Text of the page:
by Matt Weik
Our senses play a key role in our everyday life, and the sense of smell might actually play a role in how much weight we gain. As odd as it may sound, researchers are now looking into the possibility that if we can’t smell what we are eating, it allows us to stay leaner in the long run.
Hold your nose
Walk into any bakery and you can smell the fresh bread, the donuts, and the pastries. Likewise, if you walk into a pizza parlor, there’s no mistaking that aroma in the air. But, researchers at the University of California, Berkeley, are now examining how our sense of smell actually affects the possibility of weight gain.
The researchers at UC Berkeley were working with obese lab mice when they noticed the obese mice who lost their sense of smell, also oddly enough lost weight. These researchers set up a study where they used mice and fed them the same diet consisting of mostly fats. They separated the mice into two groups where one group was able to smell the food they were consuming, while the other group had lost their sense of smell by the researchers destroying olfactory neurons which temporarily caused the mice to lose their sense of smell for upwards of three weeks—until those neurons were able to regenerate. Doing this caused no pain or suffering to the group of mice.
The answer was right under our noses this whole time
While consuming the same high-fat diet, the rats who could not smell their food lost weight with all factors being the same—slimming them down to the size of normal mice. Even more surprisingly, the weight that was lost by these mice was strictly fat with no loss in muscle mass, organ mass, or bone mass. Shockingly, the group of mice who could smell their food actually doubled their original weight in the same timeframe. How could this be possible? After all, we all smell EVERYTHING we eat unless for some reason we lost that sense somehow due to illness, injury, or disease.
As the researchers would discover, it appears that the odor of the foods we eat can alter our metabolism, what our body does with the food we eat, and further decide if it will use the food as energy and burn it off or simply store it within the body as fat.
One researcher said, “This paper is one of the first studies that really shows if we manipulate olfactory inputs we can actually alter how the brain perceives energy balance, and how the brain regulates energy balance.” Another researcher mentioned, “Sensory systems play a role in metabolism. Weight gain isn’t purely a measure of the calories taken in; it’s also related to how those calories are perceived. If we can validate this in humans, perhaps we can actually make a drug that doesn’t interfere with smell but still blocks that metabolic circuitry. That would be amazing.”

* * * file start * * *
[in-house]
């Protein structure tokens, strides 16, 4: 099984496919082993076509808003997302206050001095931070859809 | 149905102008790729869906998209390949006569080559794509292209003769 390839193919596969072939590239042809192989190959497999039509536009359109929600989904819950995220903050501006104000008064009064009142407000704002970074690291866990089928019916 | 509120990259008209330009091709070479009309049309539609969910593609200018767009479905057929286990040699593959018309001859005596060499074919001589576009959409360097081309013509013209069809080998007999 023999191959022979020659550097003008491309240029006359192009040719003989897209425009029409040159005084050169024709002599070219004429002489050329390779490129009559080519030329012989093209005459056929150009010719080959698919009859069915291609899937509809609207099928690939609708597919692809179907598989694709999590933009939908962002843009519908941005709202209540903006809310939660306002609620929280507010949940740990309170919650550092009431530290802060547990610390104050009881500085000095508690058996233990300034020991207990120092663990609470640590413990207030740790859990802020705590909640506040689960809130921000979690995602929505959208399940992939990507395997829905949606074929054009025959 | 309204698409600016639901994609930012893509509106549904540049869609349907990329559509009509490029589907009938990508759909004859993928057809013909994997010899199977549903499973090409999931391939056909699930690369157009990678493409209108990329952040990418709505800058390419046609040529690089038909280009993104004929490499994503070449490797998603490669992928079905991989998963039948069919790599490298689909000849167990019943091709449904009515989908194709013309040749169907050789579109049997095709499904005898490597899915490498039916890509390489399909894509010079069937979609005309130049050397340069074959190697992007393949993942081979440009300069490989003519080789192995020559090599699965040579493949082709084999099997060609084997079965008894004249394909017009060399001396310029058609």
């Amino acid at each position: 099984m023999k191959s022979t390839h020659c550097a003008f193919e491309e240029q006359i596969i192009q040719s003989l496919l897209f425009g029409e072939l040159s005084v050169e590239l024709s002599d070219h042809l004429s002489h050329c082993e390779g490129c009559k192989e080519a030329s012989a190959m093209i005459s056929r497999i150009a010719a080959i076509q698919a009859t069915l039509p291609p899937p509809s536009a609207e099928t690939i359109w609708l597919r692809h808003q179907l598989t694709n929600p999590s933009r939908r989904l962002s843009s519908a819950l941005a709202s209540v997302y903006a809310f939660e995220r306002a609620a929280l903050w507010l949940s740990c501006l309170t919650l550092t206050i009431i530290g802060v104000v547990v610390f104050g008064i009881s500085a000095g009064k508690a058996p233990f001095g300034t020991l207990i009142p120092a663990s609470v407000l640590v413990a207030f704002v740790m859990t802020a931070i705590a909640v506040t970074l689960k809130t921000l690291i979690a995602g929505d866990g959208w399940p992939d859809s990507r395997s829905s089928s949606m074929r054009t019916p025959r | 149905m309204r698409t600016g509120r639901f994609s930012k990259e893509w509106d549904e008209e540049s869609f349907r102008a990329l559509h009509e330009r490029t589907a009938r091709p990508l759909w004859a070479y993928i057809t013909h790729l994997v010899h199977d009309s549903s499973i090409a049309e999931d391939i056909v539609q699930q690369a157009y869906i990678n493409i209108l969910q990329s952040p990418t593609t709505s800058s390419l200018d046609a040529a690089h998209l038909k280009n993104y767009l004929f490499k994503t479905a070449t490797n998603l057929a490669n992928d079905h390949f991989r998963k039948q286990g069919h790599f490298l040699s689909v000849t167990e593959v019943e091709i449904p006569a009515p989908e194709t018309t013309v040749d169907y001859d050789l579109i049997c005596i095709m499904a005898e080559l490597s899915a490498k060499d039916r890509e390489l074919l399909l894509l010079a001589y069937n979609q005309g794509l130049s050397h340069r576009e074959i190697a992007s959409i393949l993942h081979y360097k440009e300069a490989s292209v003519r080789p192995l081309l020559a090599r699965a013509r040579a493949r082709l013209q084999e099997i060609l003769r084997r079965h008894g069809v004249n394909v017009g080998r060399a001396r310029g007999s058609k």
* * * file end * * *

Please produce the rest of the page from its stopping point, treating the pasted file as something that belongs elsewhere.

Interestingly enough, they believe that when we can’t smell our food, it tricks the brain into thinking it isn’t hungry and therefore doesn’t release certain hormones that promote the feeling of hunger. Along the same lines, it’s their thinking that in addition to tricking the mind into feeling full, once food is actually consumed, it doesn’t feel like it needs to be store it so it utilizes it as energy and fuel—preventing weight gain.
This process was best described as “The smell-deficient mice rapidly burned calories by up-regulating their sympathetic nervous system, which is known to increase fat burning. The mice turned their beige fat cells—the subcutaneous fat storage cells that accumulate around our thighs and midriffs—into brown fat cells, which burn fatty acids to produce heat. Some turned almost all of their beige fat into brown fat, becoming lean, mean burning machines.”
What does this mean for humans?
As with all studies done on rodents, not everything transfers over into humans. However, if researchers can find a way to cut off the sense of smell to American’s, there’s a good chance that we can drastically reduce the obesity epidemic we are currently facing. With the already large number of individuals going in for surgeries such as stomach balloons (one of the newest methods), bariatric surgery, and stomach stapling, this could be added as another solution.
One researcher believes that “For that small group of people, you could wipe out their smell for maybe six months and then let the olfactory neurons grow back, after they’ve got their metabolic program rewired.” While this may work, I’m curious how it would change the persons relationship with food. Many people say food is pleasurable for them—it’s an experience, a flavorful one. When the neurons grow back, will their sense of smell change any that would negatively change their perception of the food they are consuming? Yet, on the other hand, for those who are emotional eaters, this could be the perfect way to potentially have them put the fork or spoon down.
Overall, I think this is a really interesting concept. Could it change an individual’s perception of the world by not walking outside to smell the trees and flowers, or walking past individuals and smelling their fragrance, etc. for a few months? Who knows? But, if this is another tool that can be used, and done without the need for surgery, it could potentially change and save lives. And after all, that is what we are trying to do. With more research soon to be in the works, I’m excited to see what comes from this potentially innovative weight management program.
1.) Celine E. Riera, Eva Tsaousidou, Jonathan Halloran, Patricia Follett, Oliver Hahn, Mafalda M.a. Pereira, Linda Engström Ruud, Jens Alber, Kevin Tharp, Courtney M. Anderson, Hella Brönneke, Brigitte Hampel, Carlos Daniel De Magalhaes Filho, Andreas Stahl, Jens C. Brüning, Andrew Dillin. “The Sense of Smell Impacts Metabolic Health and Obesity.” Cell Metabolism, 2017.
2.) University of California – Berkeley. “Smelling your food makes you fat: Mice that lost sense of smell stayed slim on high fat diet, while littermates ballooned in weight.” ScienceDaily, 5 July 2017.